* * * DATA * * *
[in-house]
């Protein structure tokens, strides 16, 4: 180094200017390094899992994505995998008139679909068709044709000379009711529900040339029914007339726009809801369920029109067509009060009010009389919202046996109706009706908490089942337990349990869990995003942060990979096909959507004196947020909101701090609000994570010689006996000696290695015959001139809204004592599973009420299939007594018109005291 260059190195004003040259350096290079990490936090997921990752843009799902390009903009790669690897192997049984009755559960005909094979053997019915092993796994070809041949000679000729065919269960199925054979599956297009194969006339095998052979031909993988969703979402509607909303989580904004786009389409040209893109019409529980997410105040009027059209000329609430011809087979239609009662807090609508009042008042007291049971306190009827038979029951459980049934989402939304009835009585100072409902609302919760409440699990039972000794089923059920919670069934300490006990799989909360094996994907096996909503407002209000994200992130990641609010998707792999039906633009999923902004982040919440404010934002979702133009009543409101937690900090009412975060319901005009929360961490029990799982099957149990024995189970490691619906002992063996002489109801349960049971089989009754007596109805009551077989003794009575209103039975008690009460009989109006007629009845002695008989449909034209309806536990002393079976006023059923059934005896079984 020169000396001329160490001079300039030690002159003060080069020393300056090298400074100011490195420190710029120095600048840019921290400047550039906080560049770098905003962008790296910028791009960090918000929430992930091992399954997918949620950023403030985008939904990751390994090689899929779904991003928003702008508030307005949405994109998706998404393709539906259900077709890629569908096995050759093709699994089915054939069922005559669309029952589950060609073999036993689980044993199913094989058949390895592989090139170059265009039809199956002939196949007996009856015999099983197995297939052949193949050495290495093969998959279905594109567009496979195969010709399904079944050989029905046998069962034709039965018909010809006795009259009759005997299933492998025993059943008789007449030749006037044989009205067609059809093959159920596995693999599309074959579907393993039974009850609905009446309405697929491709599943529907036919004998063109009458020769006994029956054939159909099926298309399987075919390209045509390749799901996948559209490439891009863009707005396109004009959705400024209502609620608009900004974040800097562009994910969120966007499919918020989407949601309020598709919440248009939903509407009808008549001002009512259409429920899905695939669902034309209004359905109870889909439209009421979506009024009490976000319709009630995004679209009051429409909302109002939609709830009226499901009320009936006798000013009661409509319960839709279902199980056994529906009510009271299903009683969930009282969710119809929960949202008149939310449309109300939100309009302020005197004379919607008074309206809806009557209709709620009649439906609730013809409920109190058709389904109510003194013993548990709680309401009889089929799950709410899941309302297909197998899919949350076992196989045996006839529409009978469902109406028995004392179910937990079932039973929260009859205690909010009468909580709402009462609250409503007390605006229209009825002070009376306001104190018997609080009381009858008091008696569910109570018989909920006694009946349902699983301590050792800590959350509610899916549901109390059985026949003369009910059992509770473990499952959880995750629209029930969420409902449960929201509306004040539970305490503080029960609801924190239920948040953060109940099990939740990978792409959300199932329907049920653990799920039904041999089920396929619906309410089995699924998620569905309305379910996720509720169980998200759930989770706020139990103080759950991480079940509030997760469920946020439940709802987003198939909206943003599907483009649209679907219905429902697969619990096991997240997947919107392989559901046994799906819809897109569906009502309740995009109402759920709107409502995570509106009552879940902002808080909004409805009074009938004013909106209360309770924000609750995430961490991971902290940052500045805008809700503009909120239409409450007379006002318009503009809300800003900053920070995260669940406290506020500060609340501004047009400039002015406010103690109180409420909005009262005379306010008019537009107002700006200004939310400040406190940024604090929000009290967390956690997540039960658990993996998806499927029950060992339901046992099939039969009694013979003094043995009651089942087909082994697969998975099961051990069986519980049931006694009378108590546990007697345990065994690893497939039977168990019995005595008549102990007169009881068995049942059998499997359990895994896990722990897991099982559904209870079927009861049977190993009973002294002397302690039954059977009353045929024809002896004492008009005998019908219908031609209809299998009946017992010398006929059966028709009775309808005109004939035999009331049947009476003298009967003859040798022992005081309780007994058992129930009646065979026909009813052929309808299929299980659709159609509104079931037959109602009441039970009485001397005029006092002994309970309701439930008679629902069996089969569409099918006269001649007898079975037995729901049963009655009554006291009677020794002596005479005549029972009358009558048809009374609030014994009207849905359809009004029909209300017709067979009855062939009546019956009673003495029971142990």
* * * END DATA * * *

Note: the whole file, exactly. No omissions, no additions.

[in-house]
């Protein structure tokens, strides 16, 4: 180094200017390094899992994505995998008139679909068709044709000379009711529900040339029914007339726009809801369920029109067509009060009010009389919202046996109706009706908490089942337990349990869990995003942060990979096909959507004196947020909101701090609000994570010689006996000696290695015959001139809204004592599973009420299939007594018109005291 260059190195004003040259350096290079990490936090997921990752843009799902390009903009790669690897192997049984009755559960005909094979053997019915092993796994070809041949000679000729065919269960199925054979599956297009194969006339095998052979031909993988969703979402509607909303989580904004786009389409040209893109019409529980997410105040009027059209000329609430011809087979239609009662807090609508009042008042007291049971306190009827038979029951459980049934989402939304009835009585100072409902609302919760409440699990039972000794089923059920919670069934300490006990799989909360094996994907096996909503407002209000994200992130990641609010998707792999039906633009999923902004982040919440404010934002979702133009009543409101937690900090009412975060319901005009929360961490029990799982099957149990024995189970490691619906002992063996002489109801349960049971089989009754007596109805009551077989003794009575209103039975008690009460009989109006007629009845002695008989449909034209309806536990002393079976006023059923059934005896079984 020169000396001329160490001079300039030690002159003060080069020393300056090298400074100011490195420190710029120095600048840019921290400047550039906080560049770098905003962008790296910028791009960090918000929430992930091992399954997918949620950023403030985008939904990751390994090689899929779904991003928003702008508030307005949405994109998706998404393709539906259900077709890629569908096995050759093709699994089915054939069922005559669309029952589950060609073999036993689980044993199913094989058949390895592989090139170059265009039809199956002939196949007996009856015999099983197995297939052949193949050495290495093969998959279905594109567009496979195969010709399904079944050989029905046998069962034709039965018909010809006795009259009759005997299933492998025993059943008789007449030749006037044989009205067609059809093959159920596995693999599309074959579907393993039974009850609905009446309405697929491709599943529907036919004998063109009458020769006994029956054939159909099926298309399987075919390209045509390749799901996948559209490439891009863009707005396109004009959705400024209502609620608009900004974040800097562009994910969120966007499919918020989407949601309020598709919440248009939903509407009808008549001002009512259409429920899905695939669902034309209004359905109870889909439209009421979506009024009490976000319709009630995004679209009051429409909302109002939609709830009226499901009320009936006798000013009661409509319960839709279902199980056994529906009510009271299903009683969930009282969710119809929960949202008149939310449309109300939100309009302020005197004379919607008074309206809806009557209709709620009649439906609730013809409920109190058709389904109510003194013993548990709680309401009889089929799950709410899941309302297909197998899919949350076992196989045996006839529409009978469902109406028995004392179910937990079932039973929260009859205690909010009468909580709402009462609250409503007390605006229209009825002070009376306001104190018997609080009381009858008091008696569910109570018989909920006694009946349902699983301590050792800590959350509610899916549901109390059985026949003369009910059992509770473990499952959880995750629209029930969420409902449960929201509306004040539970305490503080029960609801924190239920948040953060109940099990939740990978792409959300199932329907049920653990799920039904041999089920396929619906309410089995699924998620569905309305379910996720509720169980998200759930989770706020139990103080759950991480079940509030997760469920946020439940709802987003198939909206943003599907483009649209679907219905429902697969619990096991997240997947919107392989559901046994799906819809897109569906009502309740995009109402759920709107409502995570509106009552879940902002808080909004409805009074009938004013909106209360309770924000609750995430961490991971902290940052500045805008809700503009909120239409409450007379006002318009503009809300800003900053920070995260669940406290506020500060609340501004047009400039002015406010103690109180409420909005009262005379306010008019537009107002700006200004939310400040406190940024604090929000009290967390956690997540039960658990993996998806499927029950060992339901046992099939039969009694013979003094043995009651089942087909082994697969998975099961051990069986519980049931006694009378108590546990007697345990065994690893497939039977168990019995005595008549102990007169009881068995049942059998499997359990895994896990722990897991099982559904209870079927009861049977190993009973002294002397302690039954059977009353045929024809002896004492008009005998019908219908031609209809299998009946017992010398006929059966028709009775309808005109004939035999009331049947009476003298009967003859040798022992005081309780007994058992129930009646065979026909009813052929309808299929299980659709159609509104079931037959109602009441039970009485001397005029006092002994309970309701439930008679629902069996089969569409099918006269001649007898079975037995729901049963009655009554006291009677020794002596005479005549029972009358009558048809009374609030014994009207849905359809009004029909209300017709067979009855062939009546019956009673003495029971142990």